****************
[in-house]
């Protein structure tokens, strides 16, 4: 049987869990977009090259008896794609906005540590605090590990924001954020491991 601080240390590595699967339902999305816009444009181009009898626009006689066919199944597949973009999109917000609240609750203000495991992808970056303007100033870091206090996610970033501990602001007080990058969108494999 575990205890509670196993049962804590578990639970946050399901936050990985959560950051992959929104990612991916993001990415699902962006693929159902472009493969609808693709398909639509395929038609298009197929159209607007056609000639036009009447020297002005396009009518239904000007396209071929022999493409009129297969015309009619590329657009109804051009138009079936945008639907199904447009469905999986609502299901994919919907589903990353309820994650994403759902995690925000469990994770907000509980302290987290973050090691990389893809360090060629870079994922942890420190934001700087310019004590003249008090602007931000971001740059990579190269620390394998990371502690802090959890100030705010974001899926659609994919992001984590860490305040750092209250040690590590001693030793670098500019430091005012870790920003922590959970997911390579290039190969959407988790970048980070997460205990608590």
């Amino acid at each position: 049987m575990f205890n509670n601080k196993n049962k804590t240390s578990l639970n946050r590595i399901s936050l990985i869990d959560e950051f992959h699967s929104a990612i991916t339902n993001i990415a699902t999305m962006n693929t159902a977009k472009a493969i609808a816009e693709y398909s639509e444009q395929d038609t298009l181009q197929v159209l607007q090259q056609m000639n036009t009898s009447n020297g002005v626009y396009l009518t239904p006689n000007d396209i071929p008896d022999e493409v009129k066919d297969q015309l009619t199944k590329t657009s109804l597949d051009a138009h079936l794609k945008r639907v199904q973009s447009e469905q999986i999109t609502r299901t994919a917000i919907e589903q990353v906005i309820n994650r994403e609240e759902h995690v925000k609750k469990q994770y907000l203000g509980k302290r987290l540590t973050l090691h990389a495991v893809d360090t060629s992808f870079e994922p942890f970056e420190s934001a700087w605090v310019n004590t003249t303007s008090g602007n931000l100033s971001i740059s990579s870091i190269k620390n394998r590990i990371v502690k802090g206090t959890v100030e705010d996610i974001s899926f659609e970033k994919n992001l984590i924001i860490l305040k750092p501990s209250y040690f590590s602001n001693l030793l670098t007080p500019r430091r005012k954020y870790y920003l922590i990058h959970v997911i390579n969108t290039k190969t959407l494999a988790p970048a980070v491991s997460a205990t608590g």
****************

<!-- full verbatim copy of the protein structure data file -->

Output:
[in-house]
């Protein structure tokens, strides 16, 4: 049987869990977009090259008896794609906005540590605090590990924001954020491991 601080240390590595699967339902999305816009444009181009009898626009006689066919199944597949973009999109917000609240609750203000495991992808970056303007100033870091206090996610970033501990602001007080990058969108494999 575990205890509670196993049962804590578990639970946050399901936050990985959560950051992959929104990612991916993001990415699902962006693929159902472009493969609808693709398909639509395929038609298009197929159209607007056609000639036009009447020297002005396009009518239904000007396209071929022999493409009129297969015309009619590329657009109804051009138009079936945008639907199904447009469905999986609502299901994919919907589903990353309820994650994403759902995690925000469990994770907000509980302290987290973050090691990389893809360090060629870079994922942890420190934001700087310019004590003249008090602007931000971001740059990579190269620390394998990371502690802090959890100030705010974001899926659609994919992001984590860490305040750092209250040690590590001693030793670098500019430091005012870790920003922590959970997911390579290039190969959407988790970048980070997460205990608590």
């Amino acid at each position: 049987m575990f205890n509670n601080k196993n049962k804590t240390s578990l639970n946050r590595i399901s936050l990985i869990d959560e950051f992959h699967s929104a990612i991916t339902n993001i990415a699902t999305m962006n693929t159902a977009k472009a493969i609808a816009e693709y398909s639509e444009q395929d038609t298009l181009q197929v159209l607007q090259q056609m000639n036009t009898s009447n020297g002005v626009y396009l009518t239904p006689n000007d396209i071929p008896d022999e493409v009129k066919d297969q015309l009619t199944k590329t657009s109804l597949d051009a138009h079936l794609k945008r639907v199904q973009s447009e469905q999986i999109t609502r299901t994919a917000i919907e589903q990353v906005i309820n994650r994403e609240e759902h995690v925000k609750k469990q994770y907000l203000g509980k302290r987290l540590t973050l090691h990389a495991v893809d360090t060629s992808f870079e994922p942890f970056e420190s934001a700087w605090v310019n004590t003249t303007s008090g602007n931000l100033s971001i740059s990579s870091i190269k620390n394998r590990i990371v502690k802090g206090t959890v100030e705010d996610i974001s899926f659609e970033k994919n992001l984590i924001i860490l305040k750092p501990s209250y040690f590590s602001n001693l030793l670098t007080p500019r430091r005012k954020y870790y920003l922590i990058h959970v997911i390579n969108t290039k190969t959407l494999a988790p970048a980070v491991s997460a205990t608590g």